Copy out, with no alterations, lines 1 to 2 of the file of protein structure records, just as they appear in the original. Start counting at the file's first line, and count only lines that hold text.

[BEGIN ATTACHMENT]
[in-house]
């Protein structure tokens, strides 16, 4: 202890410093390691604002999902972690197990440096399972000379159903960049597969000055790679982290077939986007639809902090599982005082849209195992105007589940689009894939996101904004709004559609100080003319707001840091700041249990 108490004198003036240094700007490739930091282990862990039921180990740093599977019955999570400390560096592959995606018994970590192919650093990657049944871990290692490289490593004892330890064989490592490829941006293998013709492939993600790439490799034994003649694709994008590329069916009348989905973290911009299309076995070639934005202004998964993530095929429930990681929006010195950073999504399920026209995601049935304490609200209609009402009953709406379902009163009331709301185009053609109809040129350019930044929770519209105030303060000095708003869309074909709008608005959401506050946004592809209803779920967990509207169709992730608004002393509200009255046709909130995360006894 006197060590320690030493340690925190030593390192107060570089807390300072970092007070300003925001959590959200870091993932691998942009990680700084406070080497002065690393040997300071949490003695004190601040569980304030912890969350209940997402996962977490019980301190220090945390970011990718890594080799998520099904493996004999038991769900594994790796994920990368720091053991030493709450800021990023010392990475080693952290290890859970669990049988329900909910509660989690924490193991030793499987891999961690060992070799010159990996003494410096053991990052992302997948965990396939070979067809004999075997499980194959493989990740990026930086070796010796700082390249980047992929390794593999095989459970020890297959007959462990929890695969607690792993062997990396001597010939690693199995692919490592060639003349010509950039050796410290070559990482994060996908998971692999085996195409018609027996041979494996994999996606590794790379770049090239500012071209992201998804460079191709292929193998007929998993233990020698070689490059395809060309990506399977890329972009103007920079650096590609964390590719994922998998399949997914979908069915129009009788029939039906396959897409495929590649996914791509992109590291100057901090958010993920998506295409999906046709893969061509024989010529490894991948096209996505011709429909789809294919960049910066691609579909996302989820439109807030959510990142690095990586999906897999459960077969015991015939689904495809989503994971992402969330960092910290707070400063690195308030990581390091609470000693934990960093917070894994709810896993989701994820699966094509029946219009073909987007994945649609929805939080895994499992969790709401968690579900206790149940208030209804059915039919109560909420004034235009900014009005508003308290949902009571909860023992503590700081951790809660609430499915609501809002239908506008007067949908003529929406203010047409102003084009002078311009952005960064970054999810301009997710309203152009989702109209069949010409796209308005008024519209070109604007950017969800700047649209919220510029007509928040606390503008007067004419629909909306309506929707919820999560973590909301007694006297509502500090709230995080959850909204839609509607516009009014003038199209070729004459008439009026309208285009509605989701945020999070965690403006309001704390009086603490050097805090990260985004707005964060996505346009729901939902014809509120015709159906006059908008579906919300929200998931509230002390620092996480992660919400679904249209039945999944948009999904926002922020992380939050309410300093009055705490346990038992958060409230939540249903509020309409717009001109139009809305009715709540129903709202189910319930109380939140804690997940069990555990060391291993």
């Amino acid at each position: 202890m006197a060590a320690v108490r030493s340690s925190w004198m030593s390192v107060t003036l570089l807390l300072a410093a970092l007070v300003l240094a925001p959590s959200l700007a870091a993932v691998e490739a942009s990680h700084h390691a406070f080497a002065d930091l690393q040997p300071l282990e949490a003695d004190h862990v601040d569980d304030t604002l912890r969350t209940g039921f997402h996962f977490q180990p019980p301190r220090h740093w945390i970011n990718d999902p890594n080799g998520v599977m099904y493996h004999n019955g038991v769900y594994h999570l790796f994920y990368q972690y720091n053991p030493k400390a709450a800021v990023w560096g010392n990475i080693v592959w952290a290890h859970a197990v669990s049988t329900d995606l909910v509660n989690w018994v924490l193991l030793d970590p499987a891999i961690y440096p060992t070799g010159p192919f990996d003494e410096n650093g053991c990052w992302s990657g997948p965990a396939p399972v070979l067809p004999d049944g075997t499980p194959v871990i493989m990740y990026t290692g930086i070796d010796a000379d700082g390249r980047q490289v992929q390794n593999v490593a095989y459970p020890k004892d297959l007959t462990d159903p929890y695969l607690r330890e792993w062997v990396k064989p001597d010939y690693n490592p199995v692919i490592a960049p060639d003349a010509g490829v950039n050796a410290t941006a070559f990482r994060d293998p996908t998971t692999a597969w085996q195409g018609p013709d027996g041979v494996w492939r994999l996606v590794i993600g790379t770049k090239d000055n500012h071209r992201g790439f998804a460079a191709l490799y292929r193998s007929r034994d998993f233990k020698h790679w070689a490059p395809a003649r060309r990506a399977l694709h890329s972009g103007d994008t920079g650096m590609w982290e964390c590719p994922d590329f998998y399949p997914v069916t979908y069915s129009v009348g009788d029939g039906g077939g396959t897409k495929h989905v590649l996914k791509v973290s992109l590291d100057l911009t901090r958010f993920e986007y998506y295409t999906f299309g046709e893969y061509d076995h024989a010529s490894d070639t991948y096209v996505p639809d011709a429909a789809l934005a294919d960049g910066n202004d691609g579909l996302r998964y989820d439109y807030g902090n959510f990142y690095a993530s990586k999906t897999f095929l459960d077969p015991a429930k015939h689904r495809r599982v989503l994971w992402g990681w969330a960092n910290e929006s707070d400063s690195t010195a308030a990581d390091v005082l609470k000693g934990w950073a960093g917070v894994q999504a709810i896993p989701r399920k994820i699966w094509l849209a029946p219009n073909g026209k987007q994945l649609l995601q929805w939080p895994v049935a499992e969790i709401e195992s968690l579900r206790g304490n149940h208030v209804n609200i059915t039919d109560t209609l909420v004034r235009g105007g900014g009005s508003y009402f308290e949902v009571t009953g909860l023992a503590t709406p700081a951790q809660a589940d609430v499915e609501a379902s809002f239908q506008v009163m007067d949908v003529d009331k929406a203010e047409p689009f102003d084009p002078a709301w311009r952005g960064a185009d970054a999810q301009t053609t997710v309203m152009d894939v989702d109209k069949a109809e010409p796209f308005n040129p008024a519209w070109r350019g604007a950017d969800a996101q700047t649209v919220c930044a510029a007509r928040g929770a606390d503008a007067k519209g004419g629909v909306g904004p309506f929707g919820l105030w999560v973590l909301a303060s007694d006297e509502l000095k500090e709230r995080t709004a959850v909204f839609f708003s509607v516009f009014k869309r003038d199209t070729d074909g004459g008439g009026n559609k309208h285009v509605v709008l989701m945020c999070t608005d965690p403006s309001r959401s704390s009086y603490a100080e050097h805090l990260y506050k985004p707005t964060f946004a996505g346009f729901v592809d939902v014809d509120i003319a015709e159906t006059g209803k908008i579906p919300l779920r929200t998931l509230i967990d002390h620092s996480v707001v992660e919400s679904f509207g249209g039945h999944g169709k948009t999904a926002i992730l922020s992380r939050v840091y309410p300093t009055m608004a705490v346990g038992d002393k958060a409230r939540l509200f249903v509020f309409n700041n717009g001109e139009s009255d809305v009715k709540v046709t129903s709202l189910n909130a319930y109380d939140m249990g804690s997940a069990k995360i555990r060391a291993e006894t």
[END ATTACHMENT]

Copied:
[in-house]
């Protein structure tokens, strides 16, 4: 202890410093390691604002999902972690197990440096399972000379159903960049597969000055790679982290077939986007639809902090599982005082849209195992105007589940689009894939996101904004709004559609100080003319707001840091700041249990 108490004198003036240094700007490739930091282990862990039921180990740093599977019955999570400390560096592959995606018994970590192919650093990657049944871990290692490289490593004892330890064989490592490829941006293998013709492939993600790439490799034994003649694709994008590329069916009348989905973290911009299309076995070639934005202004998964993530095929429930990681929006010195950073999504399920026209995601049935304490609200209609009402009953709406379902009163009331709301185009053609109809040129350019930044929770519209105030303060000095708003869309074909709008608005959401506050946004592809209803779920967990509207169709992730608004002393509200009255046709909130995360006894 006197060590320690030493340690925190030593390192107060570089807390300072970092007070300003925001959590959200870091993932691998942009990680700084406070080497002065690393040997300071949490003695004190601040569980304030912890969350209940997402996962977490019980301190220090945390970011990718890594080799998520099904493996004999038991769900594994790796994920990368720091053991030493709450800021990023010392990475080693952290290890859970669990049988329900909910509660989690924490193991030793499987891999961690060992070799010159990996003494410096053991990052992302997948965990396939070979067809004999075997499980194959493989990740990026930086070796010796700082390249980047992929390794593999095989459970020890297959007959462990929890695969607690792993062997990396001597010939690693199995692919490592060639003349010509950039050796410290070559990482994060996908998971692999085996195409018609027996041979494996994999996606590794790379770049090239500012071209992201998804460079191709292929193998007929998993233990020698070689490059395809060309990506399977890329972009103007920079650096590609964390590719994922998998399949997914979908069915129009009788029939039906396959897409495929590649996914791509992109590291100057901090958010993920998506295409999906046709893969061509024989010529490894991948096209996505011709429909789809294919960049910066691609579909996302989820439109807030959510990142690095990586999906897999459960077969015991015939689904495809989503994971992402969330960092910290707070400063690195308030990581390091609470000693934990960093917070894994709810896993989701994820699966094509029946219009073909987007994945649609929805939080895994499992969790709401968690579900206790149940208030209804059915039919109560909420004034235009900014009005508003308290949902009571909860023992503590700081951790809660609430499915609501809002239908506008007067949908003529929406203010047409102003084009002078311009952005960064970054999810301009997710309203152009989702109209069949010409796209308005008024519209070109604007950017969800700047649209919220510029007509928040606390503008007067004419629909909306309506929707919820999560973590909301007694006297509502500090709230995080959850909204839609509607516009009014003038199209070729004459008439009026309208285009509605989701945020999070965690403006309001704390009086603490050097805090990260985004707005964060996505346009729901939902014809509120015709159906006059908008579906919300929200998931509230002390620092996480992660919400679904249209039945999944948009999904926002922020992380939050309410300093009055705490346990038992958060409230939540249903509020309409717009001109139009809305009715709540129903709202189910319930109380939140804690997940069990555990060391291993």